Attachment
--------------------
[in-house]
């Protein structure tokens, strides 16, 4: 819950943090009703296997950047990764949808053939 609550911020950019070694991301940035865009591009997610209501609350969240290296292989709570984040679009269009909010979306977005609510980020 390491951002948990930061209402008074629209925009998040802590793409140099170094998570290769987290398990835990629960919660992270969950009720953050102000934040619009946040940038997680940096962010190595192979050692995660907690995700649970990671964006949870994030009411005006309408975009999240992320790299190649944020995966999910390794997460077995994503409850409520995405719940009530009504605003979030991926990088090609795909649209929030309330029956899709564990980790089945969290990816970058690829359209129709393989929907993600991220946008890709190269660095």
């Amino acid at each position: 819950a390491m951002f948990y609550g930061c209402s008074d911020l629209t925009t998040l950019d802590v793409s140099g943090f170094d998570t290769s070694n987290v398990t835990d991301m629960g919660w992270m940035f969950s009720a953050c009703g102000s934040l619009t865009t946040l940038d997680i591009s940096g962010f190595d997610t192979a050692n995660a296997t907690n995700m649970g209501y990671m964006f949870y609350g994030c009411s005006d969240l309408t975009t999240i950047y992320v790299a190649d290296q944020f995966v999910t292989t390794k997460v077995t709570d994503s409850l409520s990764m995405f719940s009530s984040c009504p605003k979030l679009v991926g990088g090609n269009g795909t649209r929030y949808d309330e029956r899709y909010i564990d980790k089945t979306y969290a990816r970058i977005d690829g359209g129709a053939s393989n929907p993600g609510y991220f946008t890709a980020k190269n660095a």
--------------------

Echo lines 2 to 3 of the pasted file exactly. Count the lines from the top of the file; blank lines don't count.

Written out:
């Protein structure tokens, strides 16, 4: 819950943090009703296997950047990764949808053939 609550911020950019070694991301940035865009591009997610209501609350969240290296292989709570984040679009269009909010979306977005609510980020 390491951002948990930061209402008074629209925009998040802590793409140099170094998570290769987290398990835990629960919660992270969950009720953050102000934040619009946040940038997680940096962010190595192979050692995660907690995700649970990671964006949870994030009411005006309408975009999240992320790299190649944020995966999910390794997460077995994503409850409520995405719940009530009504605003979030991926990088090609795909649209929030309330029956899709564990980790089945969290990816970058690829359209129709393989929907993600991220946008890709190269660095």
């Amino acid at each position: 819950a390491m951002f948990y609550g930061c209402s008074d911020l629209t925009t998040l950019d802590v793409s140099g943090f170094d998570t290769s070694n987290v398990t835990d991301m629960g919660w992270m940035f969950s009720a953050c009703g102000s934040l619009t865009t946040l940038d997680i591009s940096g962010f190595d997610t192979a050692n995660a296997t907690n995700m649970g209501y990671m964006f949870y609350g994030c009411s005006d969240l309408t975009t999240i950047y992320v790299a190649d290296q944020f995966v999910t292989t390794k997460v077995t709570d994503s409850l409520s990764m995405f719940s009530s984040c009504p605003k979030l679009v991926g990088g090609n269009g795909t649209r929030y949808d309330e029956r899709y909010i564990d980790k089945t979306y969290a990816r970058i977005d690829g359209g129709a053939s393989n929907p993600g609510y991220f946008t890709a980020k190269n660095a």